Updated 2013-12-12 03:05:41 by AMG

MC: The various TeX variants are very powerful ways to typeset documents. (My favorites are ConTeXt & XeTeX.) Most of my projects involve typesetting data that is retrieved out of a database, so Tcl is my go to language. I can write a script that reads the data and marks it up, then render it to PDF, see if I like it, and tweak as necessary until I have something I'm happy with.

Since TeX commands look like \command[argument][arg2...] the backslash and brackets would need to be escaped for the Tcl interpreter, and that gets tiresome rather quickly. Hence the following small package that allows me to write TeX in a Tcl-ish way: @ command <argument> <arg2>.
 namespace eval TeXutil {
     variable buf ""
     variable map {@ \\ &amp; & &lt; < &gt; > &at; @ < \[ > \] ( \{ ) \}}

     proc @ {cmd args} {
         >> @$cmd[join $args ""]\n
     }

     proc %@ {cmd args} {
         % @$cmd {*}$args
     }

     proc >> {args} {
         variable buf
         variable map
         append buf [string map -nocase $map [join $args ""]]
     }

     proc << {} {
         variable buf
         set out $buf
         set buf ""
         return $out
     }

     proc % {args} {
         >> %[join [split [join $args " "] \n] \n%]\n
     }

     namespace export << %@ @ % >>
     namespace ensemble create
 }

 package provide TeXutil 1.0

So the script:
 namespace import TeXutil::*
 @ setuppapersize <A6>
 @ starttext
 >> "Hello world" \n
 @ stoptext

 puts [<<]

Would produce:
 \setuppapersize[A6]
 \starttext
 Hello world
 \stoptext

AMG: I added () -> {} mapping for the sake of LaTeX.

AMG: Here's an incompatible, bare-bones version:
proc >> {varName args} {
    upvar 1 $varName var
    append var \n[string map\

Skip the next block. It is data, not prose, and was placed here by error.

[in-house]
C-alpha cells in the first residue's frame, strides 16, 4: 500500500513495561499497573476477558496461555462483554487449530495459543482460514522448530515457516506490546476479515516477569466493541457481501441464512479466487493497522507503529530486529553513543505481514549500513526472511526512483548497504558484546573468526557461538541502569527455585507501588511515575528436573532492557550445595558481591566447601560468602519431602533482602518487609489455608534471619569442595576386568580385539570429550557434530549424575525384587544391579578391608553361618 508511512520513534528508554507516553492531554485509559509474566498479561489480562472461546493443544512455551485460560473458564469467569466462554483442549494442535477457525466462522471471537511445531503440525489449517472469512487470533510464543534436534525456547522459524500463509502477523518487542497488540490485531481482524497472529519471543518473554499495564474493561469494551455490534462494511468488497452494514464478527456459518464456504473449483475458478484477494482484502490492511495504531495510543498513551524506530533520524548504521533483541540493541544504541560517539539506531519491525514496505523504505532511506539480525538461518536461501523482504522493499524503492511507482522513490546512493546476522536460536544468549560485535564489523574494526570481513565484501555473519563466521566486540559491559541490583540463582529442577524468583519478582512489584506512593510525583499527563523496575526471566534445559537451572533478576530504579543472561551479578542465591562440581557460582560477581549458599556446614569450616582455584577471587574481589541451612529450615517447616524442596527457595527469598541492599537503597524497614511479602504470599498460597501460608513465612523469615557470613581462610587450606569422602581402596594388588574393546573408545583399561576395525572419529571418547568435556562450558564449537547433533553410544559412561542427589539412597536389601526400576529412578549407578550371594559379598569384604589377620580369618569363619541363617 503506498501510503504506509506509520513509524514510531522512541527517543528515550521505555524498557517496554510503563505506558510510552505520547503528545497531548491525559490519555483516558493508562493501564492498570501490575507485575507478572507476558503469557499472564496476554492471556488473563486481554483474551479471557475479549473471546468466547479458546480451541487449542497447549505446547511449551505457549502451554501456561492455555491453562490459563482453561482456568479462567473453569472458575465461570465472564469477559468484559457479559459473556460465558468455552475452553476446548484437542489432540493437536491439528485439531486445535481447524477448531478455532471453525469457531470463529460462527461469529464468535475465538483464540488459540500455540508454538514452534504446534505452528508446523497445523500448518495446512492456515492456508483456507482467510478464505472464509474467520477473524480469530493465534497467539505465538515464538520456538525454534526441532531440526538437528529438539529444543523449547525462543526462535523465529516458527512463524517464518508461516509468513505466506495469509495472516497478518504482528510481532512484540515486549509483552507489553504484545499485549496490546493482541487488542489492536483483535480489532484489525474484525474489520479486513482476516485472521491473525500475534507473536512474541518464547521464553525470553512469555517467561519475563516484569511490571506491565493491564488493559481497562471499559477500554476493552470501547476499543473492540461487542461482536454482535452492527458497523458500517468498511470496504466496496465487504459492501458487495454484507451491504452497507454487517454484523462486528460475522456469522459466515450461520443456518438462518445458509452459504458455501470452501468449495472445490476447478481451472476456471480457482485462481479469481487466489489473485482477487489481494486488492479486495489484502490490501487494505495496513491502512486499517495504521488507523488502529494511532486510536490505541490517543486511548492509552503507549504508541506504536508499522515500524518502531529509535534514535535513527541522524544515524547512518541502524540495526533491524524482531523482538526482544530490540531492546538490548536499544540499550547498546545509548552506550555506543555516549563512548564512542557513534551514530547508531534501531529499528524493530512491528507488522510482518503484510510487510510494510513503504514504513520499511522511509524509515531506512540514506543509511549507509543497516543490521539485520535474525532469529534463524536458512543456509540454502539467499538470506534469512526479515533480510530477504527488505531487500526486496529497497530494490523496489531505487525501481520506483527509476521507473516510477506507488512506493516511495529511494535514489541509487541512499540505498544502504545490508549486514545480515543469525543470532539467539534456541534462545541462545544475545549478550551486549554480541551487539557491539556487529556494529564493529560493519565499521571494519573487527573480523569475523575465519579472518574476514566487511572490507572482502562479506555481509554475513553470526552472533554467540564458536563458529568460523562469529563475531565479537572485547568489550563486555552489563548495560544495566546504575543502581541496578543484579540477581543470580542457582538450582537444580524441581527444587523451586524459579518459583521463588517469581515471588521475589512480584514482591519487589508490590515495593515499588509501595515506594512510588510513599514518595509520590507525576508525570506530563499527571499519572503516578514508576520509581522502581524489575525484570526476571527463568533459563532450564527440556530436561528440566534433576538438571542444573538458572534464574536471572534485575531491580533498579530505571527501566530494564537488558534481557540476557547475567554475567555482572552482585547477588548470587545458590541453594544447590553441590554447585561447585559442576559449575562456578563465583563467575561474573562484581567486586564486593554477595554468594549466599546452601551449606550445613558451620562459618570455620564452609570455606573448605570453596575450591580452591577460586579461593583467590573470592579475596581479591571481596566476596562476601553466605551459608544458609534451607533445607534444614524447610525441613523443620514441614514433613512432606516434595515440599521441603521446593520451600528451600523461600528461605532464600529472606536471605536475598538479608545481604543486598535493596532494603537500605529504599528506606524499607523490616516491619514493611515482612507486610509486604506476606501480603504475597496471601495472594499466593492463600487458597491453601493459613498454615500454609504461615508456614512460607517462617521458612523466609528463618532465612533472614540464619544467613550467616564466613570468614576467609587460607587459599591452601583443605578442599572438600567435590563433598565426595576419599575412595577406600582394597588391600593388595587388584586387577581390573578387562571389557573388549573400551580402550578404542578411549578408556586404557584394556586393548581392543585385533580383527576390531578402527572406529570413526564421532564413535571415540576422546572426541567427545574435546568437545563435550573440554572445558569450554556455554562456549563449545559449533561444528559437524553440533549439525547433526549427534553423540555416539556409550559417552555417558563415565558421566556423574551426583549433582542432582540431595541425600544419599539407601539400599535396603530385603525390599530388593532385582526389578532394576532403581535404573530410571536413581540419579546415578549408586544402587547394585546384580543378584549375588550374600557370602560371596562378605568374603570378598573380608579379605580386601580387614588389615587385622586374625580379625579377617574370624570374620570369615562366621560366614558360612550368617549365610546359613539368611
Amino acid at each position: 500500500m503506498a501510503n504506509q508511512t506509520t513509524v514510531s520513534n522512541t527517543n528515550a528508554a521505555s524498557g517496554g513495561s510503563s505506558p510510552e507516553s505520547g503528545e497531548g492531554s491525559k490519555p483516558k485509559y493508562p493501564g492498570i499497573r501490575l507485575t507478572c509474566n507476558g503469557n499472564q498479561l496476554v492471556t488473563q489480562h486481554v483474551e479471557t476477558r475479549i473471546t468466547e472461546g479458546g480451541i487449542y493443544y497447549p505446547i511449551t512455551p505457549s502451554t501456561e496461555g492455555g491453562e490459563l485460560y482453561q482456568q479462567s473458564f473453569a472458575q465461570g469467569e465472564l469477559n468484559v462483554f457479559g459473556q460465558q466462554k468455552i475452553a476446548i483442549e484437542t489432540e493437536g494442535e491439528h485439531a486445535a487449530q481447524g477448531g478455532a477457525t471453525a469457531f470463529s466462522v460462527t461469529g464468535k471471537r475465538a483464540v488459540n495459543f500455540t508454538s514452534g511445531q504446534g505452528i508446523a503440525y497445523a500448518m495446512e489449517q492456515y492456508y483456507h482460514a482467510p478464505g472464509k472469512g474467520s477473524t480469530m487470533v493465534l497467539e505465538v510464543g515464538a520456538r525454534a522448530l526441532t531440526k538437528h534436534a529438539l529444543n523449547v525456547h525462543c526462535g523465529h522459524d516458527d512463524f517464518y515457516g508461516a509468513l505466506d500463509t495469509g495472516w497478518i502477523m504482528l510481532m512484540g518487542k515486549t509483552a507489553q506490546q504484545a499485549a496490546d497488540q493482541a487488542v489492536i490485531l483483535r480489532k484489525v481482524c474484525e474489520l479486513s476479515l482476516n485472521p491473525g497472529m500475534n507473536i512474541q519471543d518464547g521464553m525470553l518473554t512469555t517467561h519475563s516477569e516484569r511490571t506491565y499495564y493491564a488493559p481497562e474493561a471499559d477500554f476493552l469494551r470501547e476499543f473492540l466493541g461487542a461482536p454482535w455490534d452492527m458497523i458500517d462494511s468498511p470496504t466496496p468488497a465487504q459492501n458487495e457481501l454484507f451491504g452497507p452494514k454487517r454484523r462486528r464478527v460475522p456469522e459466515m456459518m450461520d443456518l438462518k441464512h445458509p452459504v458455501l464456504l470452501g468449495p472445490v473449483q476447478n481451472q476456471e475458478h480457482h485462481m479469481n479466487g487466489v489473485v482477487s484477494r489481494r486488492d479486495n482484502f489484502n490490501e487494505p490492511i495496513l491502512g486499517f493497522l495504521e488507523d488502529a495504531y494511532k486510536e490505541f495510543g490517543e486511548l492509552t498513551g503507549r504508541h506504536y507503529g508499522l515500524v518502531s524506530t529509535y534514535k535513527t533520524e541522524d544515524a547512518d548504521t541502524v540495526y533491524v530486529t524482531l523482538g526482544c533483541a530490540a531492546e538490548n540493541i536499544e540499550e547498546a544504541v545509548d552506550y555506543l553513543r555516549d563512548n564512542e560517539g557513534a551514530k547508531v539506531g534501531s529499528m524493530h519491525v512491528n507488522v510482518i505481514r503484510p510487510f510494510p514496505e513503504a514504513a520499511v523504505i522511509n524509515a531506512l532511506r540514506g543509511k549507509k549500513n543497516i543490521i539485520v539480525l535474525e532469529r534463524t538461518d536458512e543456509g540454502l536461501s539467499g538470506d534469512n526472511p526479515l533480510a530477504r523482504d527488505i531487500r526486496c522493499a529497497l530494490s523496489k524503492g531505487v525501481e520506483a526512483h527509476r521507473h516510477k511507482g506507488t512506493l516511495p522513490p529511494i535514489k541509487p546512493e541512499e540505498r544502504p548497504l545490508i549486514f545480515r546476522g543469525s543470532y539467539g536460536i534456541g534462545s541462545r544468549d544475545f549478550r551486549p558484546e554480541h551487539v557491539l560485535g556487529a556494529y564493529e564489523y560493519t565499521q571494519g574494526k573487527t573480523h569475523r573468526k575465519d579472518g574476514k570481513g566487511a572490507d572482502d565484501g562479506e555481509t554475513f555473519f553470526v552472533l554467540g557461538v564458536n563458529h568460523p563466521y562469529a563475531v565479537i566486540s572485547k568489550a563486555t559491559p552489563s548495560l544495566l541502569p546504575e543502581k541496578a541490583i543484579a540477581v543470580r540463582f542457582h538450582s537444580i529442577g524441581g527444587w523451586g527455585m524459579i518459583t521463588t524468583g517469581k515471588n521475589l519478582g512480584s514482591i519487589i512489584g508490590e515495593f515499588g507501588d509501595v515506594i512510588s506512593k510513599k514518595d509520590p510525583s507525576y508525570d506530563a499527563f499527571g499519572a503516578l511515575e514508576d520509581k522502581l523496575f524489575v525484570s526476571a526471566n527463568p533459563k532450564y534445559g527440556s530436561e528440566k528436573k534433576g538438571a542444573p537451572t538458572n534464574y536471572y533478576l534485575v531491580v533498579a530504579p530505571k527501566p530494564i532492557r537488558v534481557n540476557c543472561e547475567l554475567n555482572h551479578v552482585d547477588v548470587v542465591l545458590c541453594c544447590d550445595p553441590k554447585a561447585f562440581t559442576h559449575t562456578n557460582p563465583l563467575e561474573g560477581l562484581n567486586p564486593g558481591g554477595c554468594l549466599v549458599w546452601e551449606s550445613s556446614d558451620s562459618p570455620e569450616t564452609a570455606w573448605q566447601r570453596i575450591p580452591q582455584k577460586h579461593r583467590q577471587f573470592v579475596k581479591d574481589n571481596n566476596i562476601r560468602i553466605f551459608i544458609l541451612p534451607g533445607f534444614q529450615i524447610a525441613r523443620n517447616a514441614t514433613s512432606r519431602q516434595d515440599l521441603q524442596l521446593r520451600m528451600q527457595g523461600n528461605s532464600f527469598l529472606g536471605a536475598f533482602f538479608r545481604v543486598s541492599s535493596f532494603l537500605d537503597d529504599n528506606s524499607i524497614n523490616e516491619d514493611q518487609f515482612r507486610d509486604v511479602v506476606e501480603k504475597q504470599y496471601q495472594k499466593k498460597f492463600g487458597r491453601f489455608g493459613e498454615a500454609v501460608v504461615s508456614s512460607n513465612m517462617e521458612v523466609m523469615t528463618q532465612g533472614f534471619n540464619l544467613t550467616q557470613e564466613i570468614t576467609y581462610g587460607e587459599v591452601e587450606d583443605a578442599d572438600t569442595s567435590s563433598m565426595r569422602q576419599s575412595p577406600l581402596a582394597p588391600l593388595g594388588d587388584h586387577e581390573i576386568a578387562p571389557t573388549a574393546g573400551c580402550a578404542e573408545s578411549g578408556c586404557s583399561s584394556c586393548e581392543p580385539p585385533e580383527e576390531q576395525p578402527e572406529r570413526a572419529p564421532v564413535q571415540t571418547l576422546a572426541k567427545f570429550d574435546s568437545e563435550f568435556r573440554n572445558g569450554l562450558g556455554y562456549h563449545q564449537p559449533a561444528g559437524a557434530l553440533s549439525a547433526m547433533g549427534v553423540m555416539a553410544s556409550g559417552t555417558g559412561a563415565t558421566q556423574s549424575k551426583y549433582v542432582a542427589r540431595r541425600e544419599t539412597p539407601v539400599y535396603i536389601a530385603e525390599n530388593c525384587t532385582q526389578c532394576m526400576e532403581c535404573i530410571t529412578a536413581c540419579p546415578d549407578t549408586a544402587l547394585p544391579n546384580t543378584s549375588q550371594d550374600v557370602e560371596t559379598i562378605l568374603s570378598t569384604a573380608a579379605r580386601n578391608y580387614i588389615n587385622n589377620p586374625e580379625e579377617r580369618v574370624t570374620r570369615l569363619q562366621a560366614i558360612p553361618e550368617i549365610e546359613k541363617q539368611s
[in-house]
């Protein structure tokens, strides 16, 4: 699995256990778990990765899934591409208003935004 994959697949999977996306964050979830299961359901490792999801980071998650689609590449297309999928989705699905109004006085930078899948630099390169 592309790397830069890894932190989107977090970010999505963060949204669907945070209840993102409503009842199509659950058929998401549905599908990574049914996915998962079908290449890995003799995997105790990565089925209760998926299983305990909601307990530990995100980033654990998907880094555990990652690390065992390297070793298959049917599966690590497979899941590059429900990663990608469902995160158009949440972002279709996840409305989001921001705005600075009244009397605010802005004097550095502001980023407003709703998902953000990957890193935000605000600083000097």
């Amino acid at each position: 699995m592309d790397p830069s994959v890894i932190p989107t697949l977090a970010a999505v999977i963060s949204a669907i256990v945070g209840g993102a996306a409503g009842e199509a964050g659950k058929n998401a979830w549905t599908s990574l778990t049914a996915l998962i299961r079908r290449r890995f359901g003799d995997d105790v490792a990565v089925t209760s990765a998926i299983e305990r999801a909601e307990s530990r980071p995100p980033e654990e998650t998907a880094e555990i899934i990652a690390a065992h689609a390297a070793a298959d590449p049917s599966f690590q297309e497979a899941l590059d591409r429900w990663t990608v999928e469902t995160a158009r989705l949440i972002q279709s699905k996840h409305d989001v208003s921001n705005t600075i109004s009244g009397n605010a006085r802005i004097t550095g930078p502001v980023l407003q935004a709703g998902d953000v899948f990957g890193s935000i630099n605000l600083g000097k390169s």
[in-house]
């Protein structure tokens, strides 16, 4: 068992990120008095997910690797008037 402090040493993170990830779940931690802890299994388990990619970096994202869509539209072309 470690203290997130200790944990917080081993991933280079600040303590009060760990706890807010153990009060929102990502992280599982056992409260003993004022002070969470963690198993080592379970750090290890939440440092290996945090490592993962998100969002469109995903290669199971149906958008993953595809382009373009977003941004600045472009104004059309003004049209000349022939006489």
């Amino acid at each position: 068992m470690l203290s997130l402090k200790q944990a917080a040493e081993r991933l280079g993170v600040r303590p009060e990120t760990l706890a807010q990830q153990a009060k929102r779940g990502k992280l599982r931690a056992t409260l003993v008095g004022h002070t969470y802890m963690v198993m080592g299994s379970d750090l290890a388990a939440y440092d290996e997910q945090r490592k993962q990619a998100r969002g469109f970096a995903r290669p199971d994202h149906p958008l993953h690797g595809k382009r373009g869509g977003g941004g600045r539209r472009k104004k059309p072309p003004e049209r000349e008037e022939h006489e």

{`` ` `< < `> > `( ( `) ) `@ @ @ \\ < \[ > \] ( \{ ) \}} [join $args]]
}
proc >>q {args} {
    string map {
        ` `` < `< > `> ( `( ) `) @ `@
        $ @$ # @# % @% _ @_ & @& \{ @\{ \} @\} ^ @^()
    } [join $args]
}

Instead of using XML-like &entity; notation to quote the specials, I use backtick, which resembles backslash.

Single-argument [join] is used because LaTeX doesn't care about extra whitespace in the places where I'd expect to see separate arguments. Also I put an extra newline at the beginning because LaTeX lets me be lazy.

The name of the buffer variable is explicitly specified as the first argument. To get the contents of the buffer, just read the variable.

The [>>q] procedure quotes not only characters special to [>>] but also characters special to LaTeX. This makes it suitable for quoting arbitrary display text.

Real-life example snippet:
    # Define page layout.
    >> latex @documentclass<letterpaper>(report)
    >> latex @usepackage<landscape,left=1cm,top=1cm,right=1cm,bottom=1cm>\
             (geometry)

    # Customize section headers.
    >> latex @usepackage(titlesec)
    >> latex @titleformat(@section)<frame>()()(4pt)(@[email protected])
    >> latex @[email protected](@[email protected](section)`>[email protected]@fi)

    # Define \"d\" tabular column type for decimal alignment.
    >> latex @usepackage(dcolumn)
    >> latex @newcolumntype(d)(D(.)(.)(-1))

    # Remove standard header and footer.
    >> latex @pagestyle(empty)
    >> latex @begin(document)

    set latex

Produces (with a blank line at the beginning):
% Define page layout.
\documentclass[letterpaper]{report}
\usepackage[landscape,left=1cm,top=1cm,right=1cm,bottom=1cm] {geometry}
% Customize section headers.
\usepackage{titlesec}
\titleformat{\section}[frame]{}{}{4pt}{\Large\bfseries}
\newcommand\sectionbreak{\ifnum\value{section}>1\clearpage\fi}
% Define "d" tabular column type for decimal alignment.
\usepackage{dcolumn}
\newcolumntype{d}{D{.}{.}{-1}}
% Remove standard header and footer.
\pagestyle{empty}
\begin{document}

Notice the need to quote the greater-than sign with a backtick.

My example doesn't show it, but [>>q] comes in handy for pasting in text which could contain specials.